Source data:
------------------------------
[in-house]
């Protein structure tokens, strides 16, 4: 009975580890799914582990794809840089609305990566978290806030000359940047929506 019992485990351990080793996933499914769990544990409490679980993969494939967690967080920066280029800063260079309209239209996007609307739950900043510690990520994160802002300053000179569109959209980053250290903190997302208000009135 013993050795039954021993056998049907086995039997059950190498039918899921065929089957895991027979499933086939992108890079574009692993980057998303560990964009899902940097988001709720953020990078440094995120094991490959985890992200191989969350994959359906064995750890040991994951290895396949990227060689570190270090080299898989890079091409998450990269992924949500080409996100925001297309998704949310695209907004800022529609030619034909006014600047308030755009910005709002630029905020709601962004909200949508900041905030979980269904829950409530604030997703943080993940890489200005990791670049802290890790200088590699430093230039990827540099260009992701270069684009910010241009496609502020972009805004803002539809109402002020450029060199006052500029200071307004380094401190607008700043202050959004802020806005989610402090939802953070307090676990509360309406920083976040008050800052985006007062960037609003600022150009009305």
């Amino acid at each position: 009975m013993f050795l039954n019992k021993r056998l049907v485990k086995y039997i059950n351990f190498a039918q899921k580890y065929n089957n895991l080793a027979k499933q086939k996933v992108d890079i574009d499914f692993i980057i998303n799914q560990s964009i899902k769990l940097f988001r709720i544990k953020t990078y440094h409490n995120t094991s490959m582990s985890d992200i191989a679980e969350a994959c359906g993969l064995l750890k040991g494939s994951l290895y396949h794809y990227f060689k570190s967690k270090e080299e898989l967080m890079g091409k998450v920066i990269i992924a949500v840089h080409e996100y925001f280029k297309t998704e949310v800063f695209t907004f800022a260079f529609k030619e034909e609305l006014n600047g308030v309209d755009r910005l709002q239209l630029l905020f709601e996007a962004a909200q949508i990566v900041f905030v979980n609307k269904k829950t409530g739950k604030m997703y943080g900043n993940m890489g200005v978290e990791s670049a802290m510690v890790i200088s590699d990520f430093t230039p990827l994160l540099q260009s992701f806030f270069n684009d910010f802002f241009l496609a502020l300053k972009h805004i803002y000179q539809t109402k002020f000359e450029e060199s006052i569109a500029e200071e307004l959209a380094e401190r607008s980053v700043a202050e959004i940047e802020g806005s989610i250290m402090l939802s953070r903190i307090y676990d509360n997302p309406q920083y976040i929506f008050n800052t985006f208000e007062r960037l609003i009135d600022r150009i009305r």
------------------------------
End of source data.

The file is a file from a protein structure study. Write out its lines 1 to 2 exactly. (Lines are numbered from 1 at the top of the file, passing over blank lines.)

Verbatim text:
[in-house]
């Protein structure tokens, strides 16, 4: 009975580890799914582990794809840089609305990566978290806030000359940047929506 019992485990351990080793996933499914769990544990409490679980993969494939967690967080920066280029800063260079309209239209996007609307739950900043510690990520994160802002300053000179569109959209980053250290903190997302208000009135 013993050795039954021993056998049907086995039997059950190498039918899921065929089957895991027979499933086939992108890079574009692993980057998303560990964009899902940097988001709720953020990078440094995120094991490959985890992200191989969350994959359906064995750890040991994951290895396949990227060689570190270090080299898989890079091409998450990269992924949500080409996100925001297309998704949310695209907004800022529609030619034909006014600047308030755009910005709002630029905020709601962004909200949508900041905030979980269904829950409530604030997703943080993940890489200005990791670049802290890790200088590699430093230039990827540099260009992701270069684009910010241009496609502020972009805004803002539809109402002020450029060199006052500029200071307004380094401190607008700043202050959004802020806005989610402090939802953070307090676990509360309406920083976040008050800052985006007062960037609003600022150009009305």